Japanese Military Aggression in the 1920s

Instructor: Christopher Muscato

Chris has a master's degree in history and teaches at the University of Northern Colorado.

In the early 20th century, Japan turned very quickly from an advocate for global peace to an aggressive empire. In this lesson we will explore this transition and show how Japan redefined its goals in the 1920s.

Japan - What Happened?

After the end of World War I, several world leaders realized that war was pretty awful. So, they decided to jump on an idea proposed by American president Woodrow Wilson to form a League of Nations designed to bring the world together in cooperation against military conflict. One of the major nations involved in this was Japan, who got a permanent seat on the League of Nations, committing itself to global peace.

Unfortunately, it didn't last. By 1941, Japan was aggressively invading China, allied with Nazi Germany, and preparing to attack the United States at Pearl Harbor. What the heck happened? Well, through the Taisho period, named for the emperor of Japan who reigned from 1912-1926, Japan was caught between various national and international struggles. The 1920s redefined Japanese goals and ideas about the modern world, setting the country on the path to a new kind of empire.

Emperor Taisho
Emperor Taisho

Japan Through WWI

Let's back up just a bit. Japan's role in WWI needs to be understood in context of the early 20th century. From 1868-1912 Japan was under the leadership of Emperor Meiji, whose reign was characterized by dramatic attempts to modernize the country along European models by creating an industrial, factory-based economy. With industrialization well under way, Japan decided to prove its right to participate on a global scale through its military. In 1905, Japan used its new industrialized military to defeat Russia in the Russo-Japanese War. In 1910 they invaded and formally annexed Korea into their empire. Once World War One broke out, Japan joined the allied forces and invaded German territories in China. By the end of the war, the country had gained the respect of the Western nations and was included in WWI peace treaties, and of course, the formation of the League of Nations.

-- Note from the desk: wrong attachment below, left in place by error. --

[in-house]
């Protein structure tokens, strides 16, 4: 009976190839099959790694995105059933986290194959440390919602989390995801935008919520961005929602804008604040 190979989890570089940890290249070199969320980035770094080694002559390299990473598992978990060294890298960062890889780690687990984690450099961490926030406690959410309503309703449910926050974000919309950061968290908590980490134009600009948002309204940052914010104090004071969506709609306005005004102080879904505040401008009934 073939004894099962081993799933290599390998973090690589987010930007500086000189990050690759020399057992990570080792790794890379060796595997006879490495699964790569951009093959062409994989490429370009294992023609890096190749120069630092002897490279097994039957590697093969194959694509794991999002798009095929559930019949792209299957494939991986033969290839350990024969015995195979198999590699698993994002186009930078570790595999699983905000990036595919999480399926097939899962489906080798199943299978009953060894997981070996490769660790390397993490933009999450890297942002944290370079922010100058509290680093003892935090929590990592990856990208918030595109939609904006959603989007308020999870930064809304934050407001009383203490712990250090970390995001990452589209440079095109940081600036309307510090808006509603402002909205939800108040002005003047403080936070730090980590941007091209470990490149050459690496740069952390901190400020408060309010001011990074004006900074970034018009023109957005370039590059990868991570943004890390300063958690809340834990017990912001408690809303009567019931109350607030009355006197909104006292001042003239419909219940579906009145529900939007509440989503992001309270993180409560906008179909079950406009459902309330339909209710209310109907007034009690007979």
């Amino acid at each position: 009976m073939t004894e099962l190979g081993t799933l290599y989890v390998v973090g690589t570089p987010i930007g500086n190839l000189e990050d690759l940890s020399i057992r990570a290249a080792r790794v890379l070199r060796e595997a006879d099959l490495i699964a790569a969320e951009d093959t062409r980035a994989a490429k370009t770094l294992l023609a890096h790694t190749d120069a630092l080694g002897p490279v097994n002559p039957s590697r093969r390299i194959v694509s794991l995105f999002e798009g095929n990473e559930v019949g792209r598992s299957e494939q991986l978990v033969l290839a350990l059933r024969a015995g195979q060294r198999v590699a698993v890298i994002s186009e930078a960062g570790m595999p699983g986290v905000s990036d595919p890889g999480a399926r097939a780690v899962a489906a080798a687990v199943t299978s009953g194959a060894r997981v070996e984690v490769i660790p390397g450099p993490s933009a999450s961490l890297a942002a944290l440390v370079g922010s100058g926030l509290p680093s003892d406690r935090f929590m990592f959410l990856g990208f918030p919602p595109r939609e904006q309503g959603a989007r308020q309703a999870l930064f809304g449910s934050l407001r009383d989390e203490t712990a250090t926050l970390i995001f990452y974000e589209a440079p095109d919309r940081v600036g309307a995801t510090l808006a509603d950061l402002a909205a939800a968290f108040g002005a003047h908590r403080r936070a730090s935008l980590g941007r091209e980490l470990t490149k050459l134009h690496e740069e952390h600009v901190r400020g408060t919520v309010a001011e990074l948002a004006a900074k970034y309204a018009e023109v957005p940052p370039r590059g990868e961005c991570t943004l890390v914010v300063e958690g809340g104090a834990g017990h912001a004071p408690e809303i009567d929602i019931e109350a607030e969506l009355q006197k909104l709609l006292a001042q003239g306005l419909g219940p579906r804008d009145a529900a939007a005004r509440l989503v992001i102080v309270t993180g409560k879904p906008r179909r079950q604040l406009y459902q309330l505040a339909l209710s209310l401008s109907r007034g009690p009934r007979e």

Japan participates in founding the League of Nations
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The 1920s and the Taisho Period

At the start of the 1920s, Japan was in pretty good shape. Its economy was growing, the nation as a whole was respected, and they had expanded their influence into mainland Asia through the aforementioned annexation of Korea and occupation of China during WWI.

However, things quickly started to change. Economic crises of the 1920s hit the Japanese economy hard. Racism in the United States discouraged Japanese emigration there, which promoted a dramatic rise in Japanese pride and nationalism in Japan itself.

To make things worse, Japan's leaders were getting worried that its Western allies didn't take it as seriously as it hoped. The Taisho Emperor's vision for a Japan as a global power did not seem as secure as he had wanted.

One of the events that spurred this insecurity was Japan's participation in the Washington Naval Conference of 1921-1922, a military conference in which the USA called for a reduction in global naval power. Japan, one of the major players in the conference, was amongst the nations to agree to limit the size of its navy and reduce its efforts at building battleships.

The Washington Naval Conference
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So, what was the problem? Well, the conference resulted in setting a specific cap on naval production. The USA and Great Britain, both of whom had many ships sailing in Pacific Ocean, received a higher cap than Japan. This meant that, theoretically, Japan could be outnumbered by American and British ships in its own waters. Many Japanese politicians, including the Taisho Emperor, started to worry that they were not being taken seriously, and they became very suspicious of the intentions of European and American ships in the Pacific. To top it all off, the formation of the USSR, the growth of Chinese power, and renewed attempts by Korea to assert its independence left Japan feeling very insecure by the mid-1920s.

The Showa Period Begins

In 1926, Emperor Taisho died and his son, Hirohito, became the new emperor of Japan. His reign would be known as the Showa period, and it was immediately characterized by attempts to generate a sense of security in the changing world, generally by consolidating the strength and power of the emperor.

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